The Third Policeman

 

 

Another dip into the pile of books purchased in a nice shop in Bexhill-on-Sea this summer leads me to
The Third Policeman by Flann O’Brien.  At the time of purchase, I knew nothing about it at all, and the only reasons I got it was firstly because I had a vague memory of someone writing an article about O’Brien being exceptionally good, and secondly it had a particularly well-designed cover (recent Flamingo reprint).

The book itself is very strange, so strange in fact that although written in 1940, it did not see publication until 1967 on account of its strangeness.  I did not know it was going to be strange when I started reading.  By Chapter 3 however I was thinking, my, this is a bit strange.  

Now, years ago, I chanced upon a novel in the library of Manchester Metropolitan University, where I was studying, called The Memoirs of a Shy Pornographer, by Kenneth Patchen, in an original edition from 1945.  Knowing nothing about it, I decided to take it out and read it, simply to find out what a book published in 1945 with that title could possibly be like.  It turned out to be a highly surreal tumble of a story with 101 impossible things happening before breakfast which, although obviously daring and innovative, I have to say, I found very annoying.

When I realised that The Third Policeman was taking a turn for the strange and fully intending to stay that way for the rest of the novel, my immediate feeling was, Christ, not again; this better not turn out like that ‘Pornographer’ novel. Happily, it didn’t.  Obviously, with it being strange, describing how it did turn out is a bit hard.  I can, however, say that it involves a murderer finding himself trapped at a police station where an obsession with bicycles prevails, before discovering eternity down a lift shaft.  There is also an interwoven commentary on the life of an eccentric thinker named De Selby, with footnotes directing the reader to non-existent texts about the man.

There’s always a danger with willfully absurd novels that because anything might possibly happen next, then it doesn’t matter what actually does.  Happily, The Third Policeman escapes this very neatly as everything is all tied up within its own internal, mind-bending logic.  In fact, I would go as far to say that all the office bores up and down the land who think they’re so clever because they read Douglas Adams and Terry Pratchett, and discuss and quote them at any opportunity (there’s one in most offices, particularly in the public sector), should all read The Third Policeman and bore people by quoting it instead.  It would distance them from their colleagues still further, but it would finally make them as clever as they always thought they were.

Incidentally, I was unfortunate enough to look up the book on Wikipedia to try and get some context while still reading it, and found out that not only did it feature in an episode of TV show Lost, but that the writers have claimed it as a major influence and possibly even containing the key to the programme’s mystery.  Indeed, the whole thing has a Lost-like feel to it, not to mention several familiar motifs.  Once I had that piece of information, rather than considering the way the book’s elements relate to each other (which is, of course, the Correct Way to read a novel), I could not help but consider instead their relationship to Lost (despite me not having seen an episode for ages now that it’s on Sky and I have to pay for it).  Thus, my experience was polluted by needless trivia.  Oh well.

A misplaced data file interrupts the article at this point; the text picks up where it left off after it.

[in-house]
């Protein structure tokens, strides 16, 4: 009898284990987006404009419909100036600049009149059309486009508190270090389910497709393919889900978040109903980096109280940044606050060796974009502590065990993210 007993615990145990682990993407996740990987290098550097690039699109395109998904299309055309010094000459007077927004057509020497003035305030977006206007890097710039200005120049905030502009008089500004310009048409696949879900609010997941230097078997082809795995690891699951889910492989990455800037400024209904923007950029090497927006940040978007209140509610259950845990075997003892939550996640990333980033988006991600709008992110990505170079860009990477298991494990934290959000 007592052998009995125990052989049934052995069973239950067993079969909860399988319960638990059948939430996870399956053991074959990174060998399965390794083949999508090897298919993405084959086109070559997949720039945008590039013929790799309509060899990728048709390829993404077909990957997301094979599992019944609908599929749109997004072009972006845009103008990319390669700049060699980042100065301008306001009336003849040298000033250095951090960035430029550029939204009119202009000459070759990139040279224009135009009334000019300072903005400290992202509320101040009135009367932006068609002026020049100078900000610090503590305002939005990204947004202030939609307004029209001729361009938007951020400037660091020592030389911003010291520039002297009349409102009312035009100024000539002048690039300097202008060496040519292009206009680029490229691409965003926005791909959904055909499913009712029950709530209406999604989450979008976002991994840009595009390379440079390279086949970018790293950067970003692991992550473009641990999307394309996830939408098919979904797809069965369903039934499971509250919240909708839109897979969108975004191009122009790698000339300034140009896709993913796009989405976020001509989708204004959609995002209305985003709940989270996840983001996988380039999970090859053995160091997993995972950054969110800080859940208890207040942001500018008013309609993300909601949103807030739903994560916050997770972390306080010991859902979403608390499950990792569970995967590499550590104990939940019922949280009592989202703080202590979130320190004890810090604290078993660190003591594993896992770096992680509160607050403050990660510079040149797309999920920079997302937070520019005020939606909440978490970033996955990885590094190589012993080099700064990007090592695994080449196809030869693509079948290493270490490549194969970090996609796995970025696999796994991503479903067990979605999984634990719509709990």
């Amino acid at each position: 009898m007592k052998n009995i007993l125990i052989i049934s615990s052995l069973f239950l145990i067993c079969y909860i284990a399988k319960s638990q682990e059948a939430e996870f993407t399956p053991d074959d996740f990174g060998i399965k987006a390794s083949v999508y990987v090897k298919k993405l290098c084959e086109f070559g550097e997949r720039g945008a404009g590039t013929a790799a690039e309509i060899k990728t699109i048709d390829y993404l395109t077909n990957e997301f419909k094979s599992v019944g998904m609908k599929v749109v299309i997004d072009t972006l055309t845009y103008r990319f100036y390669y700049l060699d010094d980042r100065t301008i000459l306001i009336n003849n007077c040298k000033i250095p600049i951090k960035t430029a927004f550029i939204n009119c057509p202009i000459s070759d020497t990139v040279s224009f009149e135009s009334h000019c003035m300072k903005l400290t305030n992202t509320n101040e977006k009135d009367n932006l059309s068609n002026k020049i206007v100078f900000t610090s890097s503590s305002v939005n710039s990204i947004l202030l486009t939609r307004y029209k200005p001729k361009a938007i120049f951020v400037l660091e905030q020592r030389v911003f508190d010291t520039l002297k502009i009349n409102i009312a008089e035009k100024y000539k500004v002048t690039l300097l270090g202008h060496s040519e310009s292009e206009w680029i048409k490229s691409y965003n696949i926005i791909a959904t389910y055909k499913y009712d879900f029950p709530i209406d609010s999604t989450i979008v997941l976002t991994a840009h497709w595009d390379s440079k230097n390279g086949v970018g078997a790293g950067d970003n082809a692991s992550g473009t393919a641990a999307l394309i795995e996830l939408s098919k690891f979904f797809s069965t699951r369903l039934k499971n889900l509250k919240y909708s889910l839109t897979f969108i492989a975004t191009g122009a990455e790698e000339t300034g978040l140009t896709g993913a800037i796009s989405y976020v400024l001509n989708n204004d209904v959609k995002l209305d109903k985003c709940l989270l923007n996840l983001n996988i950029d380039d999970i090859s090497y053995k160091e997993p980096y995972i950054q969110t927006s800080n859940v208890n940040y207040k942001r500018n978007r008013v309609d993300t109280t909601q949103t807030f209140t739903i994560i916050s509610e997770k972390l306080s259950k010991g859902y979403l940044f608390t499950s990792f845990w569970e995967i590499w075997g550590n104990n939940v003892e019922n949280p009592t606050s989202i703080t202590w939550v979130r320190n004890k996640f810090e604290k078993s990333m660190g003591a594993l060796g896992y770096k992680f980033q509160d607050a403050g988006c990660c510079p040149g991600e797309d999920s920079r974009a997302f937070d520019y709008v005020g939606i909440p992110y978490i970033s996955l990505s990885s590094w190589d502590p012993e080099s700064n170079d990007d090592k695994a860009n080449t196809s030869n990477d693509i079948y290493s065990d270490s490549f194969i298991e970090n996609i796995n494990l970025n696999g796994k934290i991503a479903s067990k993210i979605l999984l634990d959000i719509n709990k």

(This is not the first time I made this mistake.  I once read all one million words of Samuel Richardson’s mammoth novel Clarissa in the belief that it held vital clues as to who killed Laura Palmer.  By the end of the book, I had to concede that I was none the wiser, and had, in fact, been looking in completely the wrong place.  Sometimes you can take intertextuality too far, I’ve discovered.)

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3 Responses to “The Third Policeman”

  1. I got the same requests to add some info to Book Blogs. Do you think I should make a group about bookish charities, mention it in the discussion, or leave these kinds of things out of the site altogether? What do you think?

  2. I can quite safely say, without a moment’s hesitation, that I have no idea what you’re talking about.

  3. Oh good stuff. It’s a terrific book, isn’t it? It’s apparently O’Brien’s best novel (which makes you wonder why it wasn’t published in his lifetime, when several others were). I’ve read The Poor Mouth, which I liked, but it was about 15 years ago so I can’t really say more than that; and god knows I have tried to read At Swim-Two-Birds but have failed, three times I think. Playful but maddening, unlike The Third Policeman which is playful but delightful.

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